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||Respirable Coal Mine Dust
||25-250 micrograms of quartz
||August 3, 1989
||November 14, 1994
1 PRINCIPLE OF THE METHOD
1.1 Airborne respirable dust samples are collected on
membrane filters (in capsules pre-weighed to one
hundredth of a milligram, or one thousandth of a
milligram) using MSHA/NIOSH approved personal respirable
dust samplers as described in 30 CFR Part 74.
2 RANGE AND LIMIT OF DETECTION
1.2 After collection, the filter capsules are reweighed to
one hundredth of a milligram in order to determine the net sample mass.C
1.3 The sample filters are ashed in a low-temperature radio-frequency asher to destroy the organic matrix (coal dust and collection filter).
1.4 Ashed samples are deposited onto a 0.64 cm2 circular
area (9 mm diameter) of a DM-450 vinyl/acrylic copolymer filter. (The
use of smaller deposit areas may increase the sensitivity of the analysis. Redeposited
samples to be analyzed for quartz must be of the same deposit diameter as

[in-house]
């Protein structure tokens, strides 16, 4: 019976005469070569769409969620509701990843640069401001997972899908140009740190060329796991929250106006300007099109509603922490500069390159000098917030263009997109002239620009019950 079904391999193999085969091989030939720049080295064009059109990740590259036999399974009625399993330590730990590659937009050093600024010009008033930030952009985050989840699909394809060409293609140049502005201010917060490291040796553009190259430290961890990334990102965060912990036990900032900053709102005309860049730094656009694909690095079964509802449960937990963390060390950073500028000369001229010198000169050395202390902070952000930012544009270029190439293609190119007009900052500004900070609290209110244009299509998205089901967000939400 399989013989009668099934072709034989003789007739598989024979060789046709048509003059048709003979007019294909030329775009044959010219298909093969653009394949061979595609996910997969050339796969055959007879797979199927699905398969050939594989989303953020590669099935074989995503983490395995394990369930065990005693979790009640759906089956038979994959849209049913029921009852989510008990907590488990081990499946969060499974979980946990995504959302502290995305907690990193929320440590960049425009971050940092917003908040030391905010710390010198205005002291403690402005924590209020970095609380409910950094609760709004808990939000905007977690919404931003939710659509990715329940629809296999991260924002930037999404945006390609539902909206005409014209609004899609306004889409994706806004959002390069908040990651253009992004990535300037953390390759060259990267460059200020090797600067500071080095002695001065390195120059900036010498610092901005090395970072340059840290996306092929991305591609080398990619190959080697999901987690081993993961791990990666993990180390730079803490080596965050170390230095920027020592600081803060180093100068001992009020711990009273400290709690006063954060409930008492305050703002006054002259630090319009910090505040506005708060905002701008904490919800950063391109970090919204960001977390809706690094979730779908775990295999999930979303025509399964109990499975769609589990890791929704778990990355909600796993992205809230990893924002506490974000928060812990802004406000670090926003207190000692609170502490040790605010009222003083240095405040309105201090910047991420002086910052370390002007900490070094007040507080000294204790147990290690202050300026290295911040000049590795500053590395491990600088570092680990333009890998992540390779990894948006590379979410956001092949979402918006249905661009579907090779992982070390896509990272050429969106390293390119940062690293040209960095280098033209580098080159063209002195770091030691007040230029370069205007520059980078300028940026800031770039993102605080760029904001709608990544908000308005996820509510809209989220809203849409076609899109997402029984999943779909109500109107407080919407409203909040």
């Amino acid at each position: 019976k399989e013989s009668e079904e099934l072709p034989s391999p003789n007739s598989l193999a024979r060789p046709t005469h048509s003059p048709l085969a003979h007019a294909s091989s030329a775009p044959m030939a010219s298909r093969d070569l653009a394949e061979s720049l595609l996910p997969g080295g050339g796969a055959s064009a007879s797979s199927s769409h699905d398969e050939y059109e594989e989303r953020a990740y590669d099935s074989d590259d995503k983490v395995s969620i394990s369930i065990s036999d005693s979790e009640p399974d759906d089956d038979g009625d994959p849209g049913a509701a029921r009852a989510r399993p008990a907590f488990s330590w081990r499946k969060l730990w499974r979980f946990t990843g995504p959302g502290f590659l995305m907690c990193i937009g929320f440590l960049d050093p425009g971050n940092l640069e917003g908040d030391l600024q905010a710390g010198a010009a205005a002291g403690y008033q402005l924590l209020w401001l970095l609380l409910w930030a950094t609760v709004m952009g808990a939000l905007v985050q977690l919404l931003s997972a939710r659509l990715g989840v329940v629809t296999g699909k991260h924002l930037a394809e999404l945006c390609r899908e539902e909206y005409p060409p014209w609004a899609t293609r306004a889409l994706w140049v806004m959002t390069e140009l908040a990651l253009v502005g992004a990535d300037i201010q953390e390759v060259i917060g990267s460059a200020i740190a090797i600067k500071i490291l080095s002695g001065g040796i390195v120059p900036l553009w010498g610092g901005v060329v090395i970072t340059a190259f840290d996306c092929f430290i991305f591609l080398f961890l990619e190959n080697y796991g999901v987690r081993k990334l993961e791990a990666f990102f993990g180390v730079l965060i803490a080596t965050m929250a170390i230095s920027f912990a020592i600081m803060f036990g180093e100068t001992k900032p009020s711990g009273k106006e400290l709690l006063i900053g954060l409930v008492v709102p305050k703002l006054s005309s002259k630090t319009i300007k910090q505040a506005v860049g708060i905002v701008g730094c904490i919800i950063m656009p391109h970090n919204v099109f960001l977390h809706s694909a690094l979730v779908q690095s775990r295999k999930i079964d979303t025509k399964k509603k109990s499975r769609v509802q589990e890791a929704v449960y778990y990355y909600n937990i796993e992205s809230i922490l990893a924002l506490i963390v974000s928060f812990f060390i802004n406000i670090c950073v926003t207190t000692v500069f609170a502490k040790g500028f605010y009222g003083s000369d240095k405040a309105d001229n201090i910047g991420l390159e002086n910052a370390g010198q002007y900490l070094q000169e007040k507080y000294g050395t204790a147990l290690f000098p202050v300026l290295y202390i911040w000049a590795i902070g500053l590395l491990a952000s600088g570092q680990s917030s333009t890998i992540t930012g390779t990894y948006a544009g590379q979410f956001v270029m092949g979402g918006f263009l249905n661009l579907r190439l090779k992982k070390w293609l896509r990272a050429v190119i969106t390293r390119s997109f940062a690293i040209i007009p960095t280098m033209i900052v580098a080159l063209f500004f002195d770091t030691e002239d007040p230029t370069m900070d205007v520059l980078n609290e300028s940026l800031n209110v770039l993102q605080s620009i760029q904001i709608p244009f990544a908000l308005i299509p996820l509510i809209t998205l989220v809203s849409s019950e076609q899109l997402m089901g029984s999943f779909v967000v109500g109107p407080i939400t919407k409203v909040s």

1.5 The redeposited, ashed dust samples are scanned by infrared spectrometry
between frequencies of 1,000 and 700 cm-1 to determine the quartz and
1.6 The mass of quartz in the deposit is determined (after
correcting for the interference by kaolinite) using calibration data from standard
quartz samples and standard kaolinite samples.
1.7 The percentage of quartz in the samples is calculated using the quartz mass
determined from the analysis and the and the samples mass of dust.
2.1 The range of this method is 25 to 250 micrograms of quartz. The mass required
is 0.45 milligram of respirable coal mine dust if filters are preweighed to
0.01 milligram and 0.100 milligram of dust if preweighed to 0.001 milligram.
2.2 The detection limit of this method (3 time the standard deviation of the analysis
of 10 blank filters) is 3 micrograms quartz.
3.1 Cristobalite, tridymite, kaolinite, and amorphous silica have absorbance peaks at
800 cm-1 . Of these, however, only kaolinite has been detected in coal mine dust.
4 PRECISION AND ACCURACY
3.2 Coal mine dust frequently contains kaolinite. Since kaolinite has an absorption
band at the same frequency as quartz (800 cm-1 ), its presence causes an
overestimation of the quartz mass. However, kaolinite also has an infrared absorbance band
at 917 cm-1 . (The kaolinite absorbance at 917 cm-1 is approximately
eight times that at 800 cm-1 .) The kaolinite content in the sample is determined
from the 917 cm-1 band and the kaolinite contribution to the absorbance at 800
cm-1 is determined from the absorbance of kaolinite at 917 cm-1
using the calibration data. The quartz absorbance is the remainder of the absorbance at